13. You've just described my husband's whole life. On the outside, he thinks he is calm and that no-one can tell he's freaking out on the inside (and yes, they very often can, my dear).

    The naturopath actually confirmed that his heart rate does not slow down when he lies down. His adrenaline is always pumping. His system has actually become desensitized to it and can't recognize the difference between a threatening situation and a safe one. There is no thought involved - it's physiological and it's chronic.

    I want to second Alice and say that you need not feel weak or dependent if you decide to try medication as part of your therapy. If I know anything about this kind of stuff (and 7 years dealing with it says that I do), you likely don't even realize what life without anxiety is and you probably don't remember what *you* are like without it. I say that you try whatever you have to in order to find that "normal/happy" feeling again and THEN you decide how you're going to keep it. It is almost impossible to see the way out of the mess when you're buried under 10 feet of it.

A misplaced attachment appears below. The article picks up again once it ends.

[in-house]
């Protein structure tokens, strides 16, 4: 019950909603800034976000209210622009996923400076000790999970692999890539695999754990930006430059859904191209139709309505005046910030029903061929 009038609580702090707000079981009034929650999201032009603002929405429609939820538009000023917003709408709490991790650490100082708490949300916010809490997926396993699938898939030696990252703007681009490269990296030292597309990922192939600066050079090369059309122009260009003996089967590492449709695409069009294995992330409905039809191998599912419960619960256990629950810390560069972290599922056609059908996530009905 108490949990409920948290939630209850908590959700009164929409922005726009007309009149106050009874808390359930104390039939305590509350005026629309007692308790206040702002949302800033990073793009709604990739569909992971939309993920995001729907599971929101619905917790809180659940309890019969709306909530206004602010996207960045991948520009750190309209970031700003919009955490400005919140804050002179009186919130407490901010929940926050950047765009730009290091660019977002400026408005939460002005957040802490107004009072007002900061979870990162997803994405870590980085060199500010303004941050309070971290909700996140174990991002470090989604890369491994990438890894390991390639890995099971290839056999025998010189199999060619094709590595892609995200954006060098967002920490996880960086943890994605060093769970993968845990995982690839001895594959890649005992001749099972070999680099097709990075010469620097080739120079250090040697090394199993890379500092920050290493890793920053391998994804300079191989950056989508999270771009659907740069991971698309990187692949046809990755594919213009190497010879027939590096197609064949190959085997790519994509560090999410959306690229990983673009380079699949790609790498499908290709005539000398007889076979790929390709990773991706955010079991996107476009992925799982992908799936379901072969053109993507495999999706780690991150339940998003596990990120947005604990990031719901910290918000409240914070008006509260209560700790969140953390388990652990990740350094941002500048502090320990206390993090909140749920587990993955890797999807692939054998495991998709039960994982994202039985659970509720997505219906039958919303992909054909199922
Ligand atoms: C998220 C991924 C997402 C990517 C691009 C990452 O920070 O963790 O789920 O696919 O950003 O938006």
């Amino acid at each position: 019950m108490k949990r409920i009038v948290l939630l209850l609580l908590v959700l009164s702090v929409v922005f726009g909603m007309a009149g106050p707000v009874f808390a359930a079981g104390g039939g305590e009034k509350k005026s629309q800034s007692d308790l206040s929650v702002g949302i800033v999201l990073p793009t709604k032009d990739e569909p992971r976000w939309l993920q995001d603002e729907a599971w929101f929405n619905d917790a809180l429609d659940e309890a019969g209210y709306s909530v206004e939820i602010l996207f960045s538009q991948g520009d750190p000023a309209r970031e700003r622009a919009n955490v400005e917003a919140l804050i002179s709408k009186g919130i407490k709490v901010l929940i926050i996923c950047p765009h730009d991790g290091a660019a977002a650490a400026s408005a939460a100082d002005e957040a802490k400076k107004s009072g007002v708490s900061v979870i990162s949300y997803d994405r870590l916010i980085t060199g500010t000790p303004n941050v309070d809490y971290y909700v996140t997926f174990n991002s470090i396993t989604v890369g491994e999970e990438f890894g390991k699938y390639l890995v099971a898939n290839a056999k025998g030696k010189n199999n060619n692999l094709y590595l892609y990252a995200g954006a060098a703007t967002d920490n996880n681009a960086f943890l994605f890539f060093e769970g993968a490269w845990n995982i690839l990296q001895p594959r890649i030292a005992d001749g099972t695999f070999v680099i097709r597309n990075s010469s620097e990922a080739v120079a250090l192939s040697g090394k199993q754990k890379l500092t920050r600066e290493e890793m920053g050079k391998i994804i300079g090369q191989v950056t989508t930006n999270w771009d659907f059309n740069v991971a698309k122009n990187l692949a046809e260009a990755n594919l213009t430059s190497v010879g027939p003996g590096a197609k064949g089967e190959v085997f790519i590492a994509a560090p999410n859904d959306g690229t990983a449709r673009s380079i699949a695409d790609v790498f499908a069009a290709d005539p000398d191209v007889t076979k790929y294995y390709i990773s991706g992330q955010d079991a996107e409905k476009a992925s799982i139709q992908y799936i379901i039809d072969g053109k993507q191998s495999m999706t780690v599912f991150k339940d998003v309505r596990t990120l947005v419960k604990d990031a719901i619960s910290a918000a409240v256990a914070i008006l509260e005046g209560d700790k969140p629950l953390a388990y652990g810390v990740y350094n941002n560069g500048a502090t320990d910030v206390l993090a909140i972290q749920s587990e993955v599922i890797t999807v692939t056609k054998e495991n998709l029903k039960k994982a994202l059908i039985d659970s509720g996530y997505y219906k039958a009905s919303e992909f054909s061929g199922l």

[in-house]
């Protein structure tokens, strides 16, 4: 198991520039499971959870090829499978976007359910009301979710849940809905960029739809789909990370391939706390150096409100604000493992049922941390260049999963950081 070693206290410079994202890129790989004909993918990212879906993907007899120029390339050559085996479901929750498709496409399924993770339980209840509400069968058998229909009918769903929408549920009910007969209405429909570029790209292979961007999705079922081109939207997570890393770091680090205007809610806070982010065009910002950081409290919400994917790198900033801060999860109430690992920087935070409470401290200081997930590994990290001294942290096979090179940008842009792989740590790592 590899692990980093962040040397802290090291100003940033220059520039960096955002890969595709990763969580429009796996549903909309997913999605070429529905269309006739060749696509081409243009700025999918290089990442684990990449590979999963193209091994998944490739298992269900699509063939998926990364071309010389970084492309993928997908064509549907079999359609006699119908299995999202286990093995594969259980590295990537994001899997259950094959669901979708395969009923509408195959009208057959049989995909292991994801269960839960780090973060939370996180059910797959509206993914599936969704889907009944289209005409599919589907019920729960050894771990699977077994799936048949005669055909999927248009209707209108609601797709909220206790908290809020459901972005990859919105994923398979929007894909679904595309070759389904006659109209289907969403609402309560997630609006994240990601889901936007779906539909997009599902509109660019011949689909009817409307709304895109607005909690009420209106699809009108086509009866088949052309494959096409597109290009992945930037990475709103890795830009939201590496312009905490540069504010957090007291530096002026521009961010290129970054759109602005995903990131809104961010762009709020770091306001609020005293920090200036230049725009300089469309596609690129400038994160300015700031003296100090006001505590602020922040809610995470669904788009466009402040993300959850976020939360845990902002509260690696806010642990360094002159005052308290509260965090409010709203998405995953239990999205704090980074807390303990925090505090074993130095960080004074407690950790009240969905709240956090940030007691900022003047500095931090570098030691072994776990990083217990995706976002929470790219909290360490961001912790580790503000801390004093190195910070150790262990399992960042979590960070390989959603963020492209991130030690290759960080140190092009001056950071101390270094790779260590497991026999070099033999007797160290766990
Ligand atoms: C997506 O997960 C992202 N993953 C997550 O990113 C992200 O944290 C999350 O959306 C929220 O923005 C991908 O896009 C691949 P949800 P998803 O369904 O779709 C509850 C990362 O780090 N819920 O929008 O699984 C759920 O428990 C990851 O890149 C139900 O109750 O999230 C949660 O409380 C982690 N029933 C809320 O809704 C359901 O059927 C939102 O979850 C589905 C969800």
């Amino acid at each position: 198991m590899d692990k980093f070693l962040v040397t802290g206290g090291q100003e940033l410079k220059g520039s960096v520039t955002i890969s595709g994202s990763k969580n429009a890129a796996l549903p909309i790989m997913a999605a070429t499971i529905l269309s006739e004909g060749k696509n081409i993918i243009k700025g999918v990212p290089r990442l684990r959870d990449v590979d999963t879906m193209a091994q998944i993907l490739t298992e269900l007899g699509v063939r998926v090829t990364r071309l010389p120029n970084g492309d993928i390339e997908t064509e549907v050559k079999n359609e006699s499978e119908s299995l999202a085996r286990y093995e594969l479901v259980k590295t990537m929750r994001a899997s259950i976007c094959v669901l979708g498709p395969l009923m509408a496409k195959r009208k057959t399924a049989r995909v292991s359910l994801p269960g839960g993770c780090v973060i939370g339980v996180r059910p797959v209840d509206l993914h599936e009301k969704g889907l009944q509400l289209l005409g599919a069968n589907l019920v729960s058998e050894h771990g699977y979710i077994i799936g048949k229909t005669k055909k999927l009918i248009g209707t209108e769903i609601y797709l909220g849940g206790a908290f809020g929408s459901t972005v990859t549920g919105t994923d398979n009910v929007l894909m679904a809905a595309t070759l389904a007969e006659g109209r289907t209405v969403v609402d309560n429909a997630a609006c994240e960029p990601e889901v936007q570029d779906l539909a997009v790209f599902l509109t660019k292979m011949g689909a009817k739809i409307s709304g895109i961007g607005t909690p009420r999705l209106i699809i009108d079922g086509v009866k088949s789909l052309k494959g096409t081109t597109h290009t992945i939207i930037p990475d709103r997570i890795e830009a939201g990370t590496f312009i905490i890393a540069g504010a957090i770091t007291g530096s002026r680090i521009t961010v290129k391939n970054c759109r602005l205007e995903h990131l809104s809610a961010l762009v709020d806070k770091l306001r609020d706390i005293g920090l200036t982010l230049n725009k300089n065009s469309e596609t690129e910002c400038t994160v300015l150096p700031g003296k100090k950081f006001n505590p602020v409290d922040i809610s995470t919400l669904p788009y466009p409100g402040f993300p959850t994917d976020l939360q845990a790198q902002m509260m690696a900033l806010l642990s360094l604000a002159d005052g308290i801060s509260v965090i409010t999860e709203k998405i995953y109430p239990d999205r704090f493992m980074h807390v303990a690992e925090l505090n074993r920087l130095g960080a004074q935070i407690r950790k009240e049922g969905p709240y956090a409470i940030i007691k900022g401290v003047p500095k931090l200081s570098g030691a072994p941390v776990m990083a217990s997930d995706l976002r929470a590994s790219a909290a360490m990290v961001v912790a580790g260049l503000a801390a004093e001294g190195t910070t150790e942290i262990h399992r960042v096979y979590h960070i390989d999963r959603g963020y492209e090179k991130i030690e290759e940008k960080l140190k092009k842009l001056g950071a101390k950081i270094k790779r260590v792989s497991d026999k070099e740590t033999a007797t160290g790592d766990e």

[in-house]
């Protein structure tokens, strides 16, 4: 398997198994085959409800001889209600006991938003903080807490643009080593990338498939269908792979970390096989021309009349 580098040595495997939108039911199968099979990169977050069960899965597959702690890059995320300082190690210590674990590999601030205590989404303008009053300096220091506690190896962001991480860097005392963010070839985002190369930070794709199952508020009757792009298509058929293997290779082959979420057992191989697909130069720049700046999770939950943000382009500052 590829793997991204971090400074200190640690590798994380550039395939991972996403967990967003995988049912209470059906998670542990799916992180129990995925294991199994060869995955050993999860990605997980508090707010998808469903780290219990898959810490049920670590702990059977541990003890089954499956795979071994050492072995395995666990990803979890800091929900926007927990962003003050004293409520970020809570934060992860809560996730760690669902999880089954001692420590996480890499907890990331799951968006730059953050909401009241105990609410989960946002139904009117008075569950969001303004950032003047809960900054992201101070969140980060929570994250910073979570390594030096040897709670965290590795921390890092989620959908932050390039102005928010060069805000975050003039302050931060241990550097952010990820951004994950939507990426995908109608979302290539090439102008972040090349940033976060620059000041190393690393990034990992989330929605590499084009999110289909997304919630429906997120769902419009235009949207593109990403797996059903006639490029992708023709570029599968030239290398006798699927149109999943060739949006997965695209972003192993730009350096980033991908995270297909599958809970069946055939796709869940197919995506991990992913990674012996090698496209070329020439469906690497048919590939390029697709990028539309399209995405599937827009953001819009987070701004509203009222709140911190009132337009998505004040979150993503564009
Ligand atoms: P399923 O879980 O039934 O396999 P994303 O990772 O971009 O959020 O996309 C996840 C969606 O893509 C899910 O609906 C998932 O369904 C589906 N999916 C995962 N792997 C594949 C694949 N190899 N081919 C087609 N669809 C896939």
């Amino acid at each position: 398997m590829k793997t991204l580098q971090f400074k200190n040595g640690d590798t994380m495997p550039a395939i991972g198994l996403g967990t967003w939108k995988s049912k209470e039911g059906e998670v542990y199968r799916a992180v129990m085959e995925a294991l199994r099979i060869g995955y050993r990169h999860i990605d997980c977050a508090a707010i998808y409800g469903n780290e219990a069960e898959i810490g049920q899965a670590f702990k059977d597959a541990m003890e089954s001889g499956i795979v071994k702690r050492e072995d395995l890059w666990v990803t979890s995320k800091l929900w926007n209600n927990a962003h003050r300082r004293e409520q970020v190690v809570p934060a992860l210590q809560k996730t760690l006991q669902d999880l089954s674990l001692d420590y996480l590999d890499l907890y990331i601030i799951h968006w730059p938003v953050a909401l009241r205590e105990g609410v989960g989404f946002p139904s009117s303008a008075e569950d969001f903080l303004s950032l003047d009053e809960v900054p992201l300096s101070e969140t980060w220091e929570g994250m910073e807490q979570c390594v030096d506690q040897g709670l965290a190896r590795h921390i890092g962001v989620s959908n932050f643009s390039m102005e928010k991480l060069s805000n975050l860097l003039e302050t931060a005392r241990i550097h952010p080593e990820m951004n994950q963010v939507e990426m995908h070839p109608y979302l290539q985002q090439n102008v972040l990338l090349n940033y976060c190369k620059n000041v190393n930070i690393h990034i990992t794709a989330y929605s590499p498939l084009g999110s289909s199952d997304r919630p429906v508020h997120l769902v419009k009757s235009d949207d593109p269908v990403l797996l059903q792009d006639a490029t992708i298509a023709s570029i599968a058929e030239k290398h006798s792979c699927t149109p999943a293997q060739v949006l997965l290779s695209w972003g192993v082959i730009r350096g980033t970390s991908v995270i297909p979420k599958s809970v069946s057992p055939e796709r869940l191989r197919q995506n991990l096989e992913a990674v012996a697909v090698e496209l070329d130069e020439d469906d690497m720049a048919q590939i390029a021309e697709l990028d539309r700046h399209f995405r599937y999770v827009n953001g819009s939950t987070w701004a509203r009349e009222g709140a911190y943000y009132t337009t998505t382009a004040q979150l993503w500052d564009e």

That's my two cents. If you ever want to chat about it, drop me a line (i.e. e-mail). We're "all about" the crazy, over at our house.

  14. (It's DW, over at atmymothersknee.blogspot.com, by the way - I'm signed in under the wrong account at the moment)

  15. Shit girl, I'm on all kinds of meds (okay, only two) for my anxiety and depression issues and I in no way think I'm crazy. Nor would I think someone else who was on meds for their issues was crazy. I would think they're smart for working their shit out.